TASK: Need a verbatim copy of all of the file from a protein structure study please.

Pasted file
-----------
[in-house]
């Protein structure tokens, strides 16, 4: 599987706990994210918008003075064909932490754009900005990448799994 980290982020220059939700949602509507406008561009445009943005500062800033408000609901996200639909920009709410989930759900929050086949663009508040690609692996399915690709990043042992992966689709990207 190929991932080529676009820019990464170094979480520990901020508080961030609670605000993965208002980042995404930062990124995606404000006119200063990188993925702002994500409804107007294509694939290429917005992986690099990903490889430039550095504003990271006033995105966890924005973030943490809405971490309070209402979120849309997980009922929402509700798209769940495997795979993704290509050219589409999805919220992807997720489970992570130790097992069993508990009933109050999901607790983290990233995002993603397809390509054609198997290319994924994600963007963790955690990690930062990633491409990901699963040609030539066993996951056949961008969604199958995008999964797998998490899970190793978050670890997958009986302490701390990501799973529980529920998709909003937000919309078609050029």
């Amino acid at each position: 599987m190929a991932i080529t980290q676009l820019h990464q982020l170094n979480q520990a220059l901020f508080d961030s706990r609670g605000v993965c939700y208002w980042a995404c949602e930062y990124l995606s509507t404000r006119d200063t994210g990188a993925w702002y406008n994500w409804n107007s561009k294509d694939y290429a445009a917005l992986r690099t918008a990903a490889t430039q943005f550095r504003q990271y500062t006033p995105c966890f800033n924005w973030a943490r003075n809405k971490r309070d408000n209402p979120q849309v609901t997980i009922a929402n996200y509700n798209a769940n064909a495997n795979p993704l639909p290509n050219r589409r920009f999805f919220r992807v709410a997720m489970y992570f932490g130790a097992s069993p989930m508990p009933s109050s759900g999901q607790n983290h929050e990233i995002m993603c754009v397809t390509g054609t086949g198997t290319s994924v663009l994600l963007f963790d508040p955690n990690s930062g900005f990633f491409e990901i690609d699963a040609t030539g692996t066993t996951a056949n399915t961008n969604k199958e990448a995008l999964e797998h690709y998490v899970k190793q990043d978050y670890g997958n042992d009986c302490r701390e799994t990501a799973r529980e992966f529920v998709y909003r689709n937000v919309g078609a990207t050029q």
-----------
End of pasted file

[in-house]
């Protein structure tokens, strides 16, 4: 599987706990994210918008003075064909932490754009900005990448799994 980290982020220059939700949602509507406008561009445009943005500062800033408000609901996200639909920009709410989930759900929050086949663009508040690609692996399915690709990043042992992966689709990207 190929991932080529676009820019990464170094979480520990901020508080961030609670605000993965208002980042995404930062990124995606404000006119200063990188993925702002994500409804107007294509694939290429917005992986690099990903490889430039550095504003990271006033995105966890924005973030943490809405971490309070209402979120849309997980009922929402509700798209769940495997795979993704290509050219589409999805919220992807997720489970992570130790097992069993508990009933109050999901607790983290990233995002993603397809390509054609198997290319994924994600963007963790955690990690930062990633491409990901699963040609030539066993996951056949961008969604199958995008999964797998998490899970190793978050670890997958009986302490701390990501799973529980529920998709909003937000919309078609050029």
């Amino acid at each position: 599987m190929a991932i080529t980290q676009l820019h990464q982020l170094n979480q520990a220059l901020f508080d961030s706990r609670g605000v993965c939700y208002w980042a995404c949602e930062y990124l995606s509507t404000r006119d200063t994210g990188a993925w702002y406008n994500w409804n107007s561009k294509d694939y290429a445009a917005l992986r690099t918008a990903a490889t430039q943005f550095r504003q990271y500062t006033p995105c966890f800033n924005w973030a943490r003075n809405k971490r309070d408000n209402p979120q849309v609901t997980i009922a929402n996200y509700n798209a769940n064909a495997n795979p993704l639909p290509n050219r589409r920009f999805f919220r992807v709410a997720m489970y992570f932490g130790a097992s069993p989930m508990p009933s109050s759900g999901q607790n983290h929050e990233i995002m993603c754009v397809t390509g054609t086949g198997t290319s994924v663009l994600l963007f963790d508040p955690n990690s930062g900005f990633f491409e990901i690609d699963a040609t030539g692996t066993t996951a056949n399915t961008n969604k199958e990448a995008l999964e797998h690709y998490v899970k190793q990043d978050y670890g997958n042992d009986c302490r701390e799994t990501a799973r529980e992966f529920v998709y909003r689709n937000v919309g078609a990207t050029q």